12:40 GMT +322 June 2018
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    Students From India, Middle East Rethink Their Safety In US, Study Says

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    Indian students are weighing an uncertain job environment and increasing anti-immigrant rhetoric that raises safety concerns while applying to US universities, according to the results of a survey conducted by the Institute of International Education (IIE).

    New Delhi (Sputnik) — It’s not only Indian students who fear for their lives and safety since since US President Donald Trump’s executive order banning the entry of nationals from six Muslim majority countries to the US was recently partially upheld by the US Supreme Court. The concern has been raised by many students from the Middle East who are, or had been, planning to apply to US universities.

    Ironically, Trump’s policy is undermining US interests and the competitiveness of its universities as a premier education destination. Many Indian students as well as those from the Middle East are now favoring Canadian universities over US institutions.

    The IIE survey says that these international students (as many as 1 million of them) contribute more than $36 billion in revenues to the US. In the last year alone, Indian students contributed $5 billion to the US economy, while Chinese students contributed another $11 billion.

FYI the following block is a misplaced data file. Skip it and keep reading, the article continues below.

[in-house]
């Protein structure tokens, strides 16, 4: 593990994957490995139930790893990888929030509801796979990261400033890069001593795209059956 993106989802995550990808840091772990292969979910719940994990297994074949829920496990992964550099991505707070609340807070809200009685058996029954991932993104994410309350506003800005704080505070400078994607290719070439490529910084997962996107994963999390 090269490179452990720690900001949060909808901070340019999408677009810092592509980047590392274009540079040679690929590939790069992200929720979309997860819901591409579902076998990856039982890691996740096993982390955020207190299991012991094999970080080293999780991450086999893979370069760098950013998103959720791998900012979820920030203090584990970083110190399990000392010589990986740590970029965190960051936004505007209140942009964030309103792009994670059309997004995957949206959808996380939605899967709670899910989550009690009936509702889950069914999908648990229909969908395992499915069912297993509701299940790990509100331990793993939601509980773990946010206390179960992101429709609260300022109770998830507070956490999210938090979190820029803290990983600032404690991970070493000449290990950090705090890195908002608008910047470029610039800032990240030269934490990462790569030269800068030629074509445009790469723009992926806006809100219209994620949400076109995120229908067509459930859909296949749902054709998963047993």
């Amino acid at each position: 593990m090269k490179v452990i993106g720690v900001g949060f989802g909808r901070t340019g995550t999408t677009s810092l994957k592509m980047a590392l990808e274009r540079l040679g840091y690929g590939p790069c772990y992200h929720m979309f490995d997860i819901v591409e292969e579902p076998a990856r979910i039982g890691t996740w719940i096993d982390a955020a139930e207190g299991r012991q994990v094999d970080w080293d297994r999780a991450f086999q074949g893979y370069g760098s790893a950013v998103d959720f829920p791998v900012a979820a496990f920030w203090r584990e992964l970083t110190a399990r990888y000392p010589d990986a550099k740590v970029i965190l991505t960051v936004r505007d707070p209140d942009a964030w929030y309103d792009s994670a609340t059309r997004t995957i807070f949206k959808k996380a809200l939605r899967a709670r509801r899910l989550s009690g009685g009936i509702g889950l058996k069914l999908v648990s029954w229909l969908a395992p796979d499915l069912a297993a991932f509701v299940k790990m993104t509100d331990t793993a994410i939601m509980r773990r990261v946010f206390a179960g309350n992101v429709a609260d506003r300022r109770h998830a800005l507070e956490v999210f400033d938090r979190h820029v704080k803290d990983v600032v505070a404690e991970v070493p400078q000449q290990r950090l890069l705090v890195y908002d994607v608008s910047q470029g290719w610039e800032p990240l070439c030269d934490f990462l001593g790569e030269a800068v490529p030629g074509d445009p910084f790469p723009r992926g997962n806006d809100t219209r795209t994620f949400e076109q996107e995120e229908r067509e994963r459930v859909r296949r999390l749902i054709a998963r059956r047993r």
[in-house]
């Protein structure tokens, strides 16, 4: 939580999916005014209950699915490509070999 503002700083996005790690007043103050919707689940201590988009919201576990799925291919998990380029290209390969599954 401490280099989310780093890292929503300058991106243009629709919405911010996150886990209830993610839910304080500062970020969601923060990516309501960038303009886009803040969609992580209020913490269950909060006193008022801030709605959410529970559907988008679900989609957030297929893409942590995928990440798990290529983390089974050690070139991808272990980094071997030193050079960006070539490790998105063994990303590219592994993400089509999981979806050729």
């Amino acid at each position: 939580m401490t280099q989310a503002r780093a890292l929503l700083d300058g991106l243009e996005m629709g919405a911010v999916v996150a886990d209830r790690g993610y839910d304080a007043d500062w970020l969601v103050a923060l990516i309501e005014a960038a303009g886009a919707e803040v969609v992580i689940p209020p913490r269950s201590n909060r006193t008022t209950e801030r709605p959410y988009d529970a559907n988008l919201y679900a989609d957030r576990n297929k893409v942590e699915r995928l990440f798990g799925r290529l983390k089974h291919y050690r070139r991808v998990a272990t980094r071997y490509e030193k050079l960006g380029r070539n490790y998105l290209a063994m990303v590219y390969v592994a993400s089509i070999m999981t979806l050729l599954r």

The fear is playing differently in US universities, with as many as 31 percent of the surveyed universities acknowledging that Middle Eastern students who had previously accepted offers of admissions might not actually enroll in the upcoming fall session. About 20 percent of universities feared the same about Indian students.

    The IIE survey notes that “securing and maintaining a visa” has emerged as the top concern among these students, with 46 percent of institutions reporting such concerns raised by applicants from the Middle East and India. Not “feeling welcome in the US” has been reported as an equally high concern, with 41 percent of educational institutions responding to such queries.

    For Indian students, 80 percent of institutions responded to their queries on physical safety after a spate of targeted hate attacks against the people of Indian origin in the US. Despite these concerns, the survey notes that the interest of international students, particularly from Europe and Canada, to study in the US hasn’t waned considerably.

    Experts said these are signs of strained India-US ties, which hitherto have thrived on people-to-people and private sector contacts.

    “[Indian Prime Minister] Narendra Modi and President Donald Trump didn’t discuss contentious issues such as the H-1B visa policy during their bilateral meeting last month. But it doesn’t mean these issues don’t exist and as I have been saying under this presidency, India-US bilateral ties could become an exercise in stress management. This stress factor will play out and affect ties at multiple levels,” Chintamani Mahapatra, professor at the School of International Studies of Jawaharlal Nehru University told Sputnik.


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